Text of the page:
Many patients with PAN have high blood pressure and elevated erythrocyte sedimentation rates (ESR).
The presentation of PAN may also include skin abnormalities (rash, ulcers) and peripheral neuropathy (pain, the sensations of burning, tingling, or numbness, or weakness in a hand or foot). However, the disease has a predilection for certain organs and tissues; these are described below.
- Gastrointestinal tract
- Peripheral neuropathies are very common (50 to 70%). This includes tingling, numbness and/or pain in the hands, arms, feet, and legs.
- Central nervous system (CNS) lesions may occur 2 to 3 years after the onset of PAN and may lead to cognitive dysfunction, decreased alertness, seizures and neurologic deficits.
- Skin abnormalities are very common in PAN and may include purpura, livedo reticularis, ulcers, nodules or gangrene.
- Skin involvement occurs most often on the legs and is very painful.
- Renal artery vasculitis may lead to protein in the urine, impaired kidney function, and hypertension.
- Small percentage of patients go on to require dialysis.
- Abdominal pain, gastrointestinal bleeding (occasionally is mistaken for inflammatory bowel disease)
- Hemorrhage, bowel infarction, and perforation are rare, but very serious
- Clinical involvement of the heart does not usually cause symptoms.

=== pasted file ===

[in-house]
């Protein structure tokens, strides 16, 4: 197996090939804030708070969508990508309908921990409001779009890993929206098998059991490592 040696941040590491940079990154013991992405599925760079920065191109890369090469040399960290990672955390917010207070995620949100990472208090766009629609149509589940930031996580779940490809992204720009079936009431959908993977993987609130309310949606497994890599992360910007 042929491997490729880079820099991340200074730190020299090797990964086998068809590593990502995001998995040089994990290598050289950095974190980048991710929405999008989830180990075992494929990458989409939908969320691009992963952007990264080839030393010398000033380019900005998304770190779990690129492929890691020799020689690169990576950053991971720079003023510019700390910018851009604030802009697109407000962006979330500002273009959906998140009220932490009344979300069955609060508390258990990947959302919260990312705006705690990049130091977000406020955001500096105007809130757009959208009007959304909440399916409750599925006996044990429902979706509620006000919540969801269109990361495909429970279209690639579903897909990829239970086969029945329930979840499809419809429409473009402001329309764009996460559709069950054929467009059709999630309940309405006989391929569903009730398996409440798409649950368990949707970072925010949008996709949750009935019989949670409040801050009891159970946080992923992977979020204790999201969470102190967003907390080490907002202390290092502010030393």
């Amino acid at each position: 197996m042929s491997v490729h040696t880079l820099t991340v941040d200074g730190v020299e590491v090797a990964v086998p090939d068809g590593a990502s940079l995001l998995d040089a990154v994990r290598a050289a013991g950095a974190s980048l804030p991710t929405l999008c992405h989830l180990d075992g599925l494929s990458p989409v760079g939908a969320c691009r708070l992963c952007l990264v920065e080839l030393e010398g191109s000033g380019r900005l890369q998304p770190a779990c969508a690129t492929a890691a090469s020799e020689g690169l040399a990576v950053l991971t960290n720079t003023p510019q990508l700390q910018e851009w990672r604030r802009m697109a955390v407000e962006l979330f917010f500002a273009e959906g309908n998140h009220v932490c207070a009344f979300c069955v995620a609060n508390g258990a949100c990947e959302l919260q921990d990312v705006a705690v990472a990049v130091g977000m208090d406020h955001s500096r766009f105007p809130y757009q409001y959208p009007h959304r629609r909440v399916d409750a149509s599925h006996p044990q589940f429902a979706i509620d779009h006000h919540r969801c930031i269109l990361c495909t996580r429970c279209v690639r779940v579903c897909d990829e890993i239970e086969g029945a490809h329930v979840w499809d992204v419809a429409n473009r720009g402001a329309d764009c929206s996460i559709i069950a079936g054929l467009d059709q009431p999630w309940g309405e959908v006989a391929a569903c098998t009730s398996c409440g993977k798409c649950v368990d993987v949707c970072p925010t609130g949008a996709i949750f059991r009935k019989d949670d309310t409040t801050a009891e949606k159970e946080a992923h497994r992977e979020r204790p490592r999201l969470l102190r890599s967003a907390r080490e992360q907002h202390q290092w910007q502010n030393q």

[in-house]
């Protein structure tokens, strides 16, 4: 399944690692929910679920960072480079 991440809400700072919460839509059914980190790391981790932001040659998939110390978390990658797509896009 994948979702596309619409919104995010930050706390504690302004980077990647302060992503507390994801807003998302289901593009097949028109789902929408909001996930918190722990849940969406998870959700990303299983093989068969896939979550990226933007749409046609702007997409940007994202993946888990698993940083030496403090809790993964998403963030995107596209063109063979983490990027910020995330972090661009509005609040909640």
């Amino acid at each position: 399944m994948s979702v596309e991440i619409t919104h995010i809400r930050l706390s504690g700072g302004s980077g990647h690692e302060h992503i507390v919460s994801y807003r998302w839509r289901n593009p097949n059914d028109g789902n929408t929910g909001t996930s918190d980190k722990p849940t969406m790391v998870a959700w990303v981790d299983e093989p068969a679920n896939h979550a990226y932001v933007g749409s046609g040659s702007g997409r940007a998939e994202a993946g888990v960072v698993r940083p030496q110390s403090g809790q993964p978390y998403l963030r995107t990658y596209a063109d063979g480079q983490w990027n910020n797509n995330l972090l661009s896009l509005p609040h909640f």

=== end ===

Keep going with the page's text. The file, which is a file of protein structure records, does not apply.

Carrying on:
- However, some patients develop myocardial infarctions (heart attacks) or congestive heart failure.
- Scleritis or inflammation in the sclera (white part of the eye)
What causes Polyarteritis Nodosa?
Hepatitis B causes a minority of cases of PAN. With the availability of hepatitis B vaccine now, cases of PAN caused by hepatitis B are now rare in the developed world. It is possible that other infections contribute to other cases of PAN, but links between other infections and this disease remain conjectural at the present time.
How is Polyarteritis Nodosa Diagnosed?
Routine laboratory tests may provide important clues to PAN, but there is no single blood test that is diagnostic of this disease. Most patients with PAN have elevated ESRs. Proteinuria (protein in the urine) is common among those with kidney involvement.
If there is skin or muscle/nerve involvement, a skin or muscle/nerve biopsy can be extremely helpful in coming to a definite diagnosis of PAN. Nerve conduction studies are a non-invasive way of identifying nerves that are involved by the inflammation. (These nerves can then be biopsied to confirm the diagnosis).
The diagnosis is confirmed by a biopsy showing pathologic changes in medium-sized arteries. The biopsy site may vary. Most biopsies are taken from skin, symptomatic nerve, or muscle. An angiogram of the abdominal blood vessels may also be very helpful in diagnosing PAN.
Aneurysms most often affect the arteries leading to the kidneys, liver or gastrointestinal tract.
The American College of Rheumatology (ACR) has established criteria that should be fulfilled if a patient is to be included in a research study of PAN. The criteria are designed to differentiate PAN from other forms of vasculitis. Not all patients have all criterion.
Some, in fact, may have only 2 or 3 criteria, yet their physicians are still comfortable classifying their disease as PAN. A committee of ACR physicians selected 10 disease features (criteria) as being those that best distinguish PAN from other vasculitides.
In order to be classified as a PAN patient – for the purpose of research studies – a patient should have at least 3 of the 10 ACR criteria.